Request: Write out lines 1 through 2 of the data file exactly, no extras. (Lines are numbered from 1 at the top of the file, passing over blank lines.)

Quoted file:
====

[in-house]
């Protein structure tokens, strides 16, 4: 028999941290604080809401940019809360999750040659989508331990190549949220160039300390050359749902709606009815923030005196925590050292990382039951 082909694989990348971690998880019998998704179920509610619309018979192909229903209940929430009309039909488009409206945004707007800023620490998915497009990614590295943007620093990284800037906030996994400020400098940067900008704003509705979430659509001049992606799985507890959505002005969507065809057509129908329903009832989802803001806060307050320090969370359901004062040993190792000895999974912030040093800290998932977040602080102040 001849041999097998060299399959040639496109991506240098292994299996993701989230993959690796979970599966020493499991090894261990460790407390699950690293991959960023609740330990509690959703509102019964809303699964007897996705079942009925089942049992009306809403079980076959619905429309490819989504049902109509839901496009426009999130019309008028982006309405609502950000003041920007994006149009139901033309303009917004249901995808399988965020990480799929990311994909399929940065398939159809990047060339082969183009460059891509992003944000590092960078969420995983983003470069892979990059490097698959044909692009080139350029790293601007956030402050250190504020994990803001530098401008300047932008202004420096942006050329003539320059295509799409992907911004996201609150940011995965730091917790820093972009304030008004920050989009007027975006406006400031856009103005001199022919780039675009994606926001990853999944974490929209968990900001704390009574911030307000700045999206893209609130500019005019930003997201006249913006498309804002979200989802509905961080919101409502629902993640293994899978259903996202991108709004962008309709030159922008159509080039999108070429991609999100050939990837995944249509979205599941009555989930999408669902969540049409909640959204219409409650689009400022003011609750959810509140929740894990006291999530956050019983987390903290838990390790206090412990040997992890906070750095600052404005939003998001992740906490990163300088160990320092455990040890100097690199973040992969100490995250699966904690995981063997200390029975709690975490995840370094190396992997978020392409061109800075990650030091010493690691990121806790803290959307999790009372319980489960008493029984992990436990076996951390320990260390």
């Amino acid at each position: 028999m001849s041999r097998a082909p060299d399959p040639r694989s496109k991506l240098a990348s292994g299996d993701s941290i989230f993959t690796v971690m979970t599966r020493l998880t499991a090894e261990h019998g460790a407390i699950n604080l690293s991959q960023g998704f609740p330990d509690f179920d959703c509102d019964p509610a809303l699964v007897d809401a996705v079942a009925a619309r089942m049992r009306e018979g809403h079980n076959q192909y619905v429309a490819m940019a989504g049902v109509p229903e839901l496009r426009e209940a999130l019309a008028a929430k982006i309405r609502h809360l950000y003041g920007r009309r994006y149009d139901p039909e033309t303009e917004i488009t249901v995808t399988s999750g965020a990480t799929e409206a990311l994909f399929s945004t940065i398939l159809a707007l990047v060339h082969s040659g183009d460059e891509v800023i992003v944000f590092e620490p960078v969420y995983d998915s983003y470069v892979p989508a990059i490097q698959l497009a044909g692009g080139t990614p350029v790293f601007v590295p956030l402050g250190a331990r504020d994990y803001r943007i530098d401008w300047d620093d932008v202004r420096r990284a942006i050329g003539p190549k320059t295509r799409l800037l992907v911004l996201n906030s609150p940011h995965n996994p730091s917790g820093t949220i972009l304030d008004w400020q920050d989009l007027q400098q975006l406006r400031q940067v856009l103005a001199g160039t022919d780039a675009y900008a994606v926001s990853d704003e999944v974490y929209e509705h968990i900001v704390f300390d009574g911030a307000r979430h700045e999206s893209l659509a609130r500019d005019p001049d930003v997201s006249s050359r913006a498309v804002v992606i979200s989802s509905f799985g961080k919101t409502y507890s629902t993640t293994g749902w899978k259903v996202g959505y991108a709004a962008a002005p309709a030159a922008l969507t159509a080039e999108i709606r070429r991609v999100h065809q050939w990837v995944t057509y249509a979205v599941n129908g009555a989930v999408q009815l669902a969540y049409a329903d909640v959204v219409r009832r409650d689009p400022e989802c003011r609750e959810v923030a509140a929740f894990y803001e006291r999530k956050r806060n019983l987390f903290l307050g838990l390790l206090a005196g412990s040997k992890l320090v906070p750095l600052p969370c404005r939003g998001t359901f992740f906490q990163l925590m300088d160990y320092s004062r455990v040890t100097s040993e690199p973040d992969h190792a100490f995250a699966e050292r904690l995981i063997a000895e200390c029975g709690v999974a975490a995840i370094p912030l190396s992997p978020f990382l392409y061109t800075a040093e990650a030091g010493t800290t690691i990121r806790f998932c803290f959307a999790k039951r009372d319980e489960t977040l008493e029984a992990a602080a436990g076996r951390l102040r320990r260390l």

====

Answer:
[in-house]
């Protein structure tokens, strides 16, 4: 028999941290604080809401940019809360999750040659989508331990190549949220160039300390050359749902709606009815923030005196925590050292990382039951 082909694989990348971690998880019998998704179920509610619309018979192909229903209940929430009309039909488009409206945004707007800023620490998915497009990614590295943007620093990284800037906030996994400020400098940067900008704003509705979430659509001049992606799985507890959505002005969507065809057509129908329903009832989802803001806060307050320090969370359901004062040993190792000895999974912030040093800290998932977040602080102040 001849041999097998060299399959040639496109991506240098292994299996993701989230993959690796979970599966020493499991090894261990460790407390699950690293991959960023609740330990509690959703509102019964809303699964007897996705079942009925089942049992009306809403079980076959619905429309490819989504049902109509839901496009426009999130019309008028982006309405609502950000003041920007994006149009139901033309303009917004249901995808399988965020990480799929990311994909399929940065398939159809990047060339082969183009460059891509992003944000590092960078969420995983983003470069892979990059490097698959044909692009080139350029790293601007956030402050250190504020994990803001530098401008300047932008202004420096942006050329003539320059295509799409992907911004996201609150940011995965730091917790820093972009304030008004920050989009007027975006406006400031856009103005001199022919780039675009994606926001990853999944974490929209968990900001704390009574911030307000700045999206893209609130500019005019930003997201006249913006498309804002979200989802509905961080919101409502629902993640293994899978259903996202991108709004962008309709030159922008159509080039999108070429991609999100050939990837995944249509979205599941009555989930999408669902969540049409909640959204219409409650689009400022003011609750959810509140929740894990006291999530956050019983987390903290838990390790206090412990040997992890906070750095600052404005939003998001992740906490990163300088160990320092455990040890100097690199973040992969100490995250699966904690995981063997200390029975709690975490995840370094190396992997978020392409061109800075990650030091010493690691990121806790803290959307999790009372319980489960008493029984992990436990076996951390320990260390």